Kia and Hyundai models are prone to fire

| Mar 12, 2021 | Lemon Law |

Some Hyundai and Kia owners fear for their safety as the company continues a years-long recall rollout for vehicles prone to catch fire. The manufacturers will recall 651,000 Hyundai Tucson SUVs and Kia Stinger sedans for model years 2016 through 2021. Now consumer advocates warn owners that these vehicles should not be parked in a garage until they are repaired.

The issue

The Hyundai issues piggyback on a September 2020 recall for antilock braking systems (ABS), which can lead to fires. The two manufacturers (Hyundai is the parent company) share parts and supplies and have issued a total of more than 2.5 million vehicles recalled due to fire risk.

According to a Hyundai spokesperson, the new recall in 2021 is different from the 2020 recall. The automakers confirmed that there had been 12 Tucson engine compartment fires, one crash, but no injuries due to the ABS issue. Kia claims that there have been six fires related to this issue, but none led to crashes or injury.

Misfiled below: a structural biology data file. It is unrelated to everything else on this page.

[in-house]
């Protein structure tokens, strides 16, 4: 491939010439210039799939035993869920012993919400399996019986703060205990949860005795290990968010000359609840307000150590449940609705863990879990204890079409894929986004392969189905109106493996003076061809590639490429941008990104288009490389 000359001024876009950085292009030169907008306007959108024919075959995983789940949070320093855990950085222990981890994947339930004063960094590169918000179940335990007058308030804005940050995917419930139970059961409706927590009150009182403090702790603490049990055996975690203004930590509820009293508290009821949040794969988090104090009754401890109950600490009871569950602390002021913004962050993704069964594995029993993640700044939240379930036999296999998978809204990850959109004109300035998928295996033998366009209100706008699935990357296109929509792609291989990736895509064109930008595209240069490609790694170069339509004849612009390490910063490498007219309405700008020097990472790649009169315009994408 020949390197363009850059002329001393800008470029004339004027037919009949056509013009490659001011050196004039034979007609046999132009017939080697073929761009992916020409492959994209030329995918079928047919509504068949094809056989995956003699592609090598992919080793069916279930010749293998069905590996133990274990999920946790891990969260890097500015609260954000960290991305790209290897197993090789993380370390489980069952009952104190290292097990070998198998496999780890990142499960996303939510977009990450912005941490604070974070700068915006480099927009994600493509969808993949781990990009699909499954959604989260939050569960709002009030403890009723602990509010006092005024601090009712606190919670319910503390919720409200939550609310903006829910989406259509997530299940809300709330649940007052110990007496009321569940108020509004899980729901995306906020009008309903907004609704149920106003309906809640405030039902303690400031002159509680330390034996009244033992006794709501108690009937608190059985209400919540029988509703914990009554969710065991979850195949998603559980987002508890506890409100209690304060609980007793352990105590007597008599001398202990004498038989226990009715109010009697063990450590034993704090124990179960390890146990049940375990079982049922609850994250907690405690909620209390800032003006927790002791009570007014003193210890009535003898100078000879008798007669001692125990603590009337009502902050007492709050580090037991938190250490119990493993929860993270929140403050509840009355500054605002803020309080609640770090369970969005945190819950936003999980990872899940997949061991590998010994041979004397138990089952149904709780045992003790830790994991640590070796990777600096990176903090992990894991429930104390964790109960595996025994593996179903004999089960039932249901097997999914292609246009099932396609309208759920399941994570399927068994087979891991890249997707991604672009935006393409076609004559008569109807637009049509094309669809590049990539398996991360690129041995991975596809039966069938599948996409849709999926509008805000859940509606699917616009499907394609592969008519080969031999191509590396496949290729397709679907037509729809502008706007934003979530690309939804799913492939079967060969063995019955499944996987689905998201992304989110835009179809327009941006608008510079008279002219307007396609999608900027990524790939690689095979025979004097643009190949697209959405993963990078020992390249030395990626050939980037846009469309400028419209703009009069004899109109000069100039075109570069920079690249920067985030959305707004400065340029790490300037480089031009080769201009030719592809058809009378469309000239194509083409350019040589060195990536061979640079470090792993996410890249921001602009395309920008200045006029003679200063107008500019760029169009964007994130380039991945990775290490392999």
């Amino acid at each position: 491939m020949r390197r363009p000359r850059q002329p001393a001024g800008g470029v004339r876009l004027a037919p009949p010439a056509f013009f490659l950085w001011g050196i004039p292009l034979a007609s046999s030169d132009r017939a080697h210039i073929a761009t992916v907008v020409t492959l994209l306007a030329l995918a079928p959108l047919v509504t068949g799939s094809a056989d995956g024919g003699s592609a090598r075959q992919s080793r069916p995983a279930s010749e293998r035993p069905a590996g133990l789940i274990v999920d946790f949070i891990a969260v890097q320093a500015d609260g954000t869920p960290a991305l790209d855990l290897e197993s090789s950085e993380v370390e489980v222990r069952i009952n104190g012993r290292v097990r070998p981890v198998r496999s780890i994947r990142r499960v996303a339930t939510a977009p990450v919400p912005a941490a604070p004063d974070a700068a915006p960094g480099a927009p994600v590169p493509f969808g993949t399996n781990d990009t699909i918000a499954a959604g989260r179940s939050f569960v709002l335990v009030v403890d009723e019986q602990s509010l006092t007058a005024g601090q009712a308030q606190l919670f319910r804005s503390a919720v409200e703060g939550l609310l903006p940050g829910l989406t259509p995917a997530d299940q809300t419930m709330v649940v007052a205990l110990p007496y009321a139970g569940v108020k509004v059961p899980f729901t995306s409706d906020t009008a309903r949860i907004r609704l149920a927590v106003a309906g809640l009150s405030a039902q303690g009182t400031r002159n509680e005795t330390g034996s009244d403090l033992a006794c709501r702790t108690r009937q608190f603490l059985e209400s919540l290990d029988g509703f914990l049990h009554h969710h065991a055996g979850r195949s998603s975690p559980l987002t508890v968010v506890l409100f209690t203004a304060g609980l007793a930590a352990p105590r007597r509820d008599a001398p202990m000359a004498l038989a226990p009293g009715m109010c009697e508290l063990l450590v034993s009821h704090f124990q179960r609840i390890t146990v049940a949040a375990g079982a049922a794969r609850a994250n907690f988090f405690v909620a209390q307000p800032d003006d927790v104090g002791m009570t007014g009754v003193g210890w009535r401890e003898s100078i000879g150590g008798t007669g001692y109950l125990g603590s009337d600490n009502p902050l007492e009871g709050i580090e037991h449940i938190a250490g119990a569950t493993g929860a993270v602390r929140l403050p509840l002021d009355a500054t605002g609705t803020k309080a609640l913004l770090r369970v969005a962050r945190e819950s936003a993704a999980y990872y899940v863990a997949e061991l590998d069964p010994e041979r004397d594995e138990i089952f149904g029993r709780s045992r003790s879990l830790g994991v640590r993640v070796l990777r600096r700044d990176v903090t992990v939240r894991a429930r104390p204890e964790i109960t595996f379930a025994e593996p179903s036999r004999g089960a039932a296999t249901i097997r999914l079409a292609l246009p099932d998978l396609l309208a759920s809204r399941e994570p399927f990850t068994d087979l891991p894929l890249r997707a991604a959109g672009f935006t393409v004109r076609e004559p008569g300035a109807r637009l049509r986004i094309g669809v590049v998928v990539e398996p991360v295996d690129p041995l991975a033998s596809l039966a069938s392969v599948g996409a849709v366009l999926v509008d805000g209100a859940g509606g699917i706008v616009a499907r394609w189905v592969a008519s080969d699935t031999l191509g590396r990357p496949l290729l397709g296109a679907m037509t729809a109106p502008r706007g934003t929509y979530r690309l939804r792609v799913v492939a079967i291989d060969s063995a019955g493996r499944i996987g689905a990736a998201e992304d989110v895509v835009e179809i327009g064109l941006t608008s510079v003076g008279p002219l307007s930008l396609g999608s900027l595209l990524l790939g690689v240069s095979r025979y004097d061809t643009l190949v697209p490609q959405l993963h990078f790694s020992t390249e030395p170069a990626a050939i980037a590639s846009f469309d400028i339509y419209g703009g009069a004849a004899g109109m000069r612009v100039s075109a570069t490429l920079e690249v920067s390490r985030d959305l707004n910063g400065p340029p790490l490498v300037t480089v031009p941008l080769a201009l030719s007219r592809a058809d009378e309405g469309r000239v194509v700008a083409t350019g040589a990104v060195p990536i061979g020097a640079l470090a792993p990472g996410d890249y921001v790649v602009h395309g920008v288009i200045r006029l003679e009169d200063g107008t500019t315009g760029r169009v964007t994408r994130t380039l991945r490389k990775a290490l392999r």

The current investigation and recall are based on 3,000-plus reports of non-collision fires and a petition by the Center for Auto Safety (CAS) and the National Highway Traffic Safety Administration (NHTSA).

Past fire risks

The cause of previous fires involving Hyundai and Kia vehicles involved:

  • Brake fluid leaks
  • Fuel leaks
  • Faulty oil pans
  • Oil leaks

The Hyundai also had previously had a different problem related to its ABS sensor.

What to do

If the ABS warning light on the dashboard illuminates, drivers should:

  • Not drive the vehicle
  • Not park the vehicle in an enclosed area
  • Notify the local Hyundai dealer
  • Disconnect the vehicle battery
  • Request a loaner vehicle if necessary

Issue is ongoing

This latest recall is not likely to be the last. Hyundai and Kia owners should check to make sure that their vehicle is safe and not recalled. Moreover, they may wish to sign up for alerts from the NHTSA regarding their model. Despite the manufacturers acknowledging the potential for fire, owners may still need to take legal action.